Research ArticleImmunology

The PDL1-PD1 Axis Converts Human TH1 Cells into Regulatory T Cells

Science Translational Medicine  30 Nov 2011:
Vol. 3, Issue 111, pp. 111ra120
DOI: 10.1126/scitranslmed.3003130

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Abstract

Immune surveillance by T helper type 1 (TH1) cells is not only critical for the host response to tumors and infection, but also contributes to autoimmunity and graft-versus-host disease (GVHD) after transplantation. The inhibitory molecule programmed death ligand 1 (PDL1) has been shown to anergize human TH1 cells, but other mechanisms of PDL1-mediated TH1 inhibition such as the conversion of TH1 cells to a regulatory phenotype have not been well characterized. We hypothesized that PDL1 may cause TH1 cells to manifest differentiation plasticity. Conventional T cells or irradiated K562 myeloid tumor cells overexpressing PDL1 converted TBET+ TH1 cells into FOXP3+ regulatory T (Treg) cells in vivo, thereby preventing human-into-mouse xenogeneic GVHD (xGVHD). Either blocking PD1 expression on TH1 cells by small interfering RNA targeting or abrogation of PD1 signaling by SHP1/2 pharmacologic inhibition stabilized TH1 cell differentiation during PDL1 challenge and restored the capacity of TH1 cells to mediate lethal xGVHD. PD1 signaling therefore induces human TH1 cells to manifest in vivo plasticity, resulting in a Treg phenotype that severely impairs cell-mediated immunity. Converting human TH1 cells to a regulatory phenotype with PD1 signaling provides a potential way to block GVHD after transplantation. Moreover, because this conversion can be prevented by blocking PD1 expression or pharmacologically inhibiting SHP1/2, this pathway provides a new therapeutic direction for enhancing T cell immunity to cancer and infection.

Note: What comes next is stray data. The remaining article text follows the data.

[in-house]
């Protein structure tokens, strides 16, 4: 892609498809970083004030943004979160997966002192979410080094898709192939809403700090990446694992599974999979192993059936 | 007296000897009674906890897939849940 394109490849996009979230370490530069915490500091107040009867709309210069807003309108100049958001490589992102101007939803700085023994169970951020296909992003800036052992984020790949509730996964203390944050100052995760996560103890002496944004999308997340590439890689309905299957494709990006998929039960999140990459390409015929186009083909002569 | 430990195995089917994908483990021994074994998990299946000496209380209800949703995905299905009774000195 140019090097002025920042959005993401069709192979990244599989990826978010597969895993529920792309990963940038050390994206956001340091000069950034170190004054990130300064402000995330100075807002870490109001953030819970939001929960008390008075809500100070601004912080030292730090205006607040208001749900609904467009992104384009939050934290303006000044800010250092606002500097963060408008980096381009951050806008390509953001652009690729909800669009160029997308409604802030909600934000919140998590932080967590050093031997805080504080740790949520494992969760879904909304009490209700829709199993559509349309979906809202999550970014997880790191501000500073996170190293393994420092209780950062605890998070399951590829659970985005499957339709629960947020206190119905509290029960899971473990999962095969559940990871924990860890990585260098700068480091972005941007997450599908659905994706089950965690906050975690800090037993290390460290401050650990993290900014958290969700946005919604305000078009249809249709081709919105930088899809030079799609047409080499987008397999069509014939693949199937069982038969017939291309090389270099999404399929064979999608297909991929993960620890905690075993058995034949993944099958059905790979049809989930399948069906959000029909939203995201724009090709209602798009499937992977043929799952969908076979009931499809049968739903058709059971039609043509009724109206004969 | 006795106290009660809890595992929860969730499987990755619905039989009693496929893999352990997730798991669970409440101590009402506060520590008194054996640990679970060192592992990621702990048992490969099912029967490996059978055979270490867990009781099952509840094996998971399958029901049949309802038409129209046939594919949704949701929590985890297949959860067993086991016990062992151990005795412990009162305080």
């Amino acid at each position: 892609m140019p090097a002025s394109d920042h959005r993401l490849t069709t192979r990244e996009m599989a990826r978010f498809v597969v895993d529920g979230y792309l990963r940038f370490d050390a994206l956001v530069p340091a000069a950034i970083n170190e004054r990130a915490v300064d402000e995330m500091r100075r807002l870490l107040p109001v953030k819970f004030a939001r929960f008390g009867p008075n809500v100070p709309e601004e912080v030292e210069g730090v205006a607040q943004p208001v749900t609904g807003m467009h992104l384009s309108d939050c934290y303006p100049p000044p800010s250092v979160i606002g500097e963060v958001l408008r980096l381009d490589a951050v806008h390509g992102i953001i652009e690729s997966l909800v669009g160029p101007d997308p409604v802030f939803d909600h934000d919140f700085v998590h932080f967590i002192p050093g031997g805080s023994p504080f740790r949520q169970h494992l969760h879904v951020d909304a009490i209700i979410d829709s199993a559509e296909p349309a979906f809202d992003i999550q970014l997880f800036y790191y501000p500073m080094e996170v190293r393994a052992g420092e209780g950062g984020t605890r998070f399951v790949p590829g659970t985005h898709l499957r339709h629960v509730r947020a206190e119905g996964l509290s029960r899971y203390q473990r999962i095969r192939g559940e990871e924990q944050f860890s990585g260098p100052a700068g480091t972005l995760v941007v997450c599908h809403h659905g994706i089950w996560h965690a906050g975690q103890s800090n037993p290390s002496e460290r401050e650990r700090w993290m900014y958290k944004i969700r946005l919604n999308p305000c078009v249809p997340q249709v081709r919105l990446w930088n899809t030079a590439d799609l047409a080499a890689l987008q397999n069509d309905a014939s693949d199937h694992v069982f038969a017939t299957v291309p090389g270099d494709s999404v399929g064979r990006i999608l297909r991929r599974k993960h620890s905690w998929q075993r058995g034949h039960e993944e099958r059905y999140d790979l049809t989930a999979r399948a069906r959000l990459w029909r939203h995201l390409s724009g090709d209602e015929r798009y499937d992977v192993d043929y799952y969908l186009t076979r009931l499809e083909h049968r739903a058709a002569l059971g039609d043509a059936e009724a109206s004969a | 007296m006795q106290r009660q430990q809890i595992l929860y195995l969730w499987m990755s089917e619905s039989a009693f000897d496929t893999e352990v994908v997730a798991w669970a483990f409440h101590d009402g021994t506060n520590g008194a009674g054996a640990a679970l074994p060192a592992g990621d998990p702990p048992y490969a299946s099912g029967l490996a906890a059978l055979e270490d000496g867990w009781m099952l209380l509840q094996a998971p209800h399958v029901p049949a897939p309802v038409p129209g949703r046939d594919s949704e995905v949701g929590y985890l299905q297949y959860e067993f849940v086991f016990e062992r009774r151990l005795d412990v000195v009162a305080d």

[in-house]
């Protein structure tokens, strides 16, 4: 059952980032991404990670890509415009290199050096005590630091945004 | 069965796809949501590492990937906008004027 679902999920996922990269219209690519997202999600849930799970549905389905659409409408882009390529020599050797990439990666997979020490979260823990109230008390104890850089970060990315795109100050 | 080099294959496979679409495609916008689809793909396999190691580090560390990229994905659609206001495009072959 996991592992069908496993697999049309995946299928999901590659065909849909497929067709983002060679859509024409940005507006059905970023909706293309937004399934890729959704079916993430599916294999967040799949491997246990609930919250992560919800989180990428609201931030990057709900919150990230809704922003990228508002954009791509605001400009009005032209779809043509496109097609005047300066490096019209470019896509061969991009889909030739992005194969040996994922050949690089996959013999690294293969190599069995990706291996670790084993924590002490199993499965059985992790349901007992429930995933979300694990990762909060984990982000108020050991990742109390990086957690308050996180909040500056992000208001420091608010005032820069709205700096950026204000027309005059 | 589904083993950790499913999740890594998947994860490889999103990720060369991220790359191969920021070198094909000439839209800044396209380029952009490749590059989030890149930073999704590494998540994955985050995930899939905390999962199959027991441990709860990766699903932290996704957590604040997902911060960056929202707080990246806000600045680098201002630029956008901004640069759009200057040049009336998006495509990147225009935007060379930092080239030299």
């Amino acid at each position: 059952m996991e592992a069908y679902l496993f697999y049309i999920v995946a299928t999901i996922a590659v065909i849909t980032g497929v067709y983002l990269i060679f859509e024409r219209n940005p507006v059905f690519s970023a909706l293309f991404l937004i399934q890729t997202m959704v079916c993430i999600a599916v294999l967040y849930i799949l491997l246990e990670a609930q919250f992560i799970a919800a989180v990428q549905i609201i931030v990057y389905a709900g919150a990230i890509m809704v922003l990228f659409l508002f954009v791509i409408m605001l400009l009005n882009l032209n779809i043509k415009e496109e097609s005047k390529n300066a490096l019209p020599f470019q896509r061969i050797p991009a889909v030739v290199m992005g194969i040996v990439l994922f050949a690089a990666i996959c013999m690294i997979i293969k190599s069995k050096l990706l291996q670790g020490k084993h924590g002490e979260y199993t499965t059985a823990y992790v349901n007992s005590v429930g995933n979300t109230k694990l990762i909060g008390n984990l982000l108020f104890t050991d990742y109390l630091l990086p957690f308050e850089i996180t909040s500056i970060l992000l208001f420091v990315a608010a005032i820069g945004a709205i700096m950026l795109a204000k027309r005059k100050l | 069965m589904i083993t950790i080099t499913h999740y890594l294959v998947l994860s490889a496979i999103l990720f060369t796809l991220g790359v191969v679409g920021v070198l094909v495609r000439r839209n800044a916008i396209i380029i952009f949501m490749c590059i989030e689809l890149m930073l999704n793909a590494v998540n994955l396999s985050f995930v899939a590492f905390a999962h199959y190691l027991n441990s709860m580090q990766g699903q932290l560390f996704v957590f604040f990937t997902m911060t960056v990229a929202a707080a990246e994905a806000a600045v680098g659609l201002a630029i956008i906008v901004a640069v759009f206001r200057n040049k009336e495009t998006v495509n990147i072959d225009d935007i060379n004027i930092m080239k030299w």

Footnotes

  • These authors contributed equally to this work.

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